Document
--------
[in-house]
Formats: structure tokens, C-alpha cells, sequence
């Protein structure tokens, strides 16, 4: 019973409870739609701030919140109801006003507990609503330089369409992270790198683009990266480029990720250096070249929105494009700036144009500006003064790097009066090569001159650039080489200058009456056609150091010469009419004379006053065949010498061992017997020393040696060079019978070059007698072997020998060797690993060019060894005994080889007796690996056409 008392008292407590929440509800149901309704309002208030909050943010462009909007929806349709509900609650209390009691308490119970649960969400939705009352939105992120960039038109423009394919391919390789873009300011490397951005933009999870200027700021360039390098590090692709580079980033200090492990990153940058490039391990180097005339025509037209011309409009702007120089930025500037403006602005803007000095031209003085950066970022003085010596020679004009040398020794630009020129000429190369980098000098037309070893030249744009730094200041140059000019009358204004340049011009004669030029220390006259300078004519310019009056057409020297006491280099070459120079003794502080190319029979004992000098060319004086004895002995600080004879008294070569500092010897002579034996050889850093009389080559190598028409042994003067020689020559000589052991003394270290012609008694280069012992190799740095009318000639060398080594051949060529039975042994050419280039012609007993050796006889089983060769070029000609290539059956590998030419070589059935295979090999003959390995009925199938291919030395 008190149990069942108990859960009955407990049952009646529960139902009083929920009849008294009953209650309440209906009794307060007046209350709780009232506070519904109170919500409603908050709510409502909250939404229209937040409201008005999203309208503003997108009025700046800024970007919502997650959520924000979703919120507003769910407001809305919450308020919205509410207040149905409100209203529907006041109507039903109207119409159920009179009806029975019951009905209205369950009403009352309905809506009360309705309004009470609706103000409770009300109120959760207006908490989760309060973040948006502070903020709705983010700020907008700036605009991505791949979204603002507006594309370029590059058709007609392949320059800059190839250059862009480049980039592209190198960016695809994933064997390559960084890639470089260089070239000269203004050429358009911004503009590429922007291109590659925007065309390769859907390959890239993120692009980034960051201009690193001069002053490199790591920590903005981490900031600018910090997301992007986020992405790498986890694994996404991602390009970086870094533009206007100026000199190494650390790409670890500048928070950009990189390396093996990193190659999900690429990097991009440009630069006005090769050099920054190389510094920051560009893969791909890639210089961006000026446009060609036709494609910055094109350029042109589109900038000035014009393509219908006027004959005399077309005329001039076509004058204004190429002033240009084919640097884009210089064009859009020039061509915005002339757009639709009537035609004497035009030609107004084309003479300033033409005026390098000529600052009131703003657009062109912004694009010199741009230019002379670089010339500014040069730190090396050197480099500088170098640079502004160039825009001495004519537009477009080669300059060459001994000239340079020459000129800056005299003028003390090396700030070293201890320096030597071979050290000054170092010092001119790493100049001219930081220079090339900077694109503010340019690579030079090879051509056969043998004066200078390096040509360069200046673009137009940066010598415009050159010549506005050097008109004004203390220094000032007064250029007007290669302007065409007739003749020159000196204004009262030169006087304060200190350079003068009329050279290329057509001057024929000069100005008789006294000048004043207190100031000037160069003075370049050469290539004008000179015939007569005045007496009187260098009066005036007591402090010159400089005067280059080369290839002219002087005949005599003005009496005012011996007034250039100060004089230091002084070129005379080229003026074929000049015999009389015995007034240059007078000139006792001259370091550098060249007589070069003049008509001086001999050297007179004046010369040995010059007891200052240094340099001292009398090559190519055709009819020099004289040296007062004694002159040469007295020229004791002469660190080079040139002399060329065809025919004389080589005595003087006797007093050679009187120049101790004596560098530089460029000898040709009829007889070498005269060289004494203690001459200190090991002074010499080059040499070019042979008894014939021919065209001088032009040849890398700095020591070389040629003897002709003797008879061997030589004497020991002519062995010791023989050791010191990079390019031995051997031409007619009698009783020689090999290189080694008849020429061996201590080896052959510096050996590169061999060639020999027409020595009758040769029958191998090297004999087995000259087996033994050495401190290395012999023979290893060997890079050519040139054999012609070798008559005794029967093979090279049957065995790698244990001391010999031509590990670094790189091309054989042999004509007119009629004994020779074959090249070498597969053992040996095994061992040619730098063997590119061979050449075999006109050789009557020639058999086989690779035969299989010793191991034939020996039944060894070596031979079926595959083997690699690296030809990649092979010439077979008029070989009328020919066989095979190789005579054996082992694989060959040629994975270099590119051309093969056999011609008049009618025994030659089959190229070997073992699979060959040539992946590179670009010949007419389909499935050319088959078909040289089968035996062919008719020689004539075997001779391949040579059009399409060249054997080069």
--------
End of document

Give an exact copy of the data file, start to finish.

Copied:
[in-house]
Formats: structure tokens, C-alpha cells, sequence
């Protein structure tokens, strides 16, 4: 019973409870739609701030919140109801006003507990609503330089369409992270790198683009990266480029990720250096070249929105494009700036144009500006003064790097009066090569001159650039080489200058009456056609150091010469009419004379006053065949010498061992017997020393040696060079019978070059007698072997020998060797690993060019060894005994080889007796690996056409 008392008292407590929440509800149901309704309002208030909050943010462009909007929806349709509900609650209390009691308490119970649960969400939705009352939105992120960039038109423009394919391919390789873009300011490397951005933009999870200027700021360039390098590090692709580079980033200090492990990153940058490039391990180097005339025509037209011309409009702007120089930025500037403006602005803007000095031209003085950066970022003085010596020679004009040398020794630009020129000429190369980098000098037309070893030249744009730094200041140059000019009358204004340049011009004669030029220390006259300078004519310019009056057409020297006491280099070459120079003794502080190319029979004992000098060319004086004895002995600080004879008294070569500092010897002579034996050889850093009389080559190598028409042994003067020689020559000589052991003394270290012609008694280069012992190799740095009318000639060398080594051949060529039975042994050419280039012609007993050796006889089983060769070029000609290539059956590998030419070589059935295979090999003959390995009925199938291919030395 008190149990069942108990859960009955407990049952009646529960139902009083929920009849008294009953209650309440209906009794307060007046209350709780009232506070519904109170919500409603908050709510409502909250939404229209937040409201008005999203309208503003997108009025700046800024970007919502997650959520924000979703919120507003769910407001809305919450308020919205509410207040149905409100209203529907006041109507039903109207119409159920009179009806029975019951009905209205369950009403009352309905809506009360309705309004009470609706103000409770009300109120959760207006908490989760309060973040948006502070903020709705983010700020907008700036605009991505791949979204603002507006594309370029590059058709007609392949320059800059190839250059862009480049980039592209190198960016695809994933064997390559960084890639470089260089070239000269203004050429358009911004503009590429922007291109590659925007065309390769859907390959890239993120692009980034960051201009690193001069002053490199790591920590903005981490900031600018910090997301992007986020992405790498986890694994996404991602390009970086870094533009206007100026000199190494650390790409670890500048928070950009990189390396093996990193190659999900690429990097991009440009630069006005090769050099920054190389510094920051560009893969791909890639210089961006000026446009060609036709494609910055094109350029042109589109900038000035014009393509219908006027004959005399077309005329001039076509004058204004190429002033240009084919640097884009210089064009859009020039061509915005002339757009639709009537035609004497035009030609107004084309003479300033033409005026390098000529600052009131703003657009062109912004694009010199741009230019002379670089010339500014040069730190090396050197480099500088170098640079502004160039825009001495004519537009477009080669300059060459001994000239340079020459000129800056005299003028003390090396700030070293201890320096030597071979050290000054170092010092001119790493100049001219930081220079090339900077694109503010340019690579030079090879051509056969043998004066200078390096040509360069200046673009137009940066010598415009050159010549506005050097008109004004203390220094000032007064250029007007290669302007065409007739003749020159000196204004009262030169006087304060200190350079003068009329050279290329057509001057024929000069100005008789006294000048004043207190100031000037160069003075370049050469290539004008000179015939007569005045007496009187260098009066005036007591402090010159400089005067280059080369290839002219002087005949005599003005009496005012011996007034250039100060004089230091002084070129005379080229003026074929000049015999009389015995007034240059007078000139006792001259370091550098060249007589070069003049008509001086001999050297007179004046010369040995010059007891200052240094340099001292009398090559190519055709009819020099004289040296007062004694002159040469007295020229004791002469660190080079040139002399060329065809025919004389080589005595003087006797007093050679009187120049101790004596560098530089460029000898040709009829007889070498005269060289004494203690001459200190090991002074010499080059040499070019042979008894014939021919065209001088032009040849890398700095020591070389040629003897002709003797008879061997030589004497020991002519062995010791023989050791010191990079390019031995051997031409007619009698009783020689090999290189080694008849020429061996201590080896052959510096050996590169061999060639020999027409020595009758040769029958191998090297004999087995000259087996033994050495401190290395012999023979290893060997890079050519040139054999012609070798008559005794029967093979090279049957065995790698244990001391010999031509590990670094790189091309054989042999004509007119009629004994020779074959090249070498597969053992040996095994061992040619730098063997590119061979050449075999006109050789009557020639058999086989690779035969299989010793191991034939020996039944060894070596031979079926595959083997690699690296030809990649092979010439077979008029070989009328020919066989095979190789005579054996082992694989060959040629994975270099590119051309093969056999011609008049009618025994030659089959190229070997073992699979060959040539992946590179670009010949007419389909499935050319088959078909040289089968035996062919008719020689004539075997001779391949040579059009399409060249054997080069």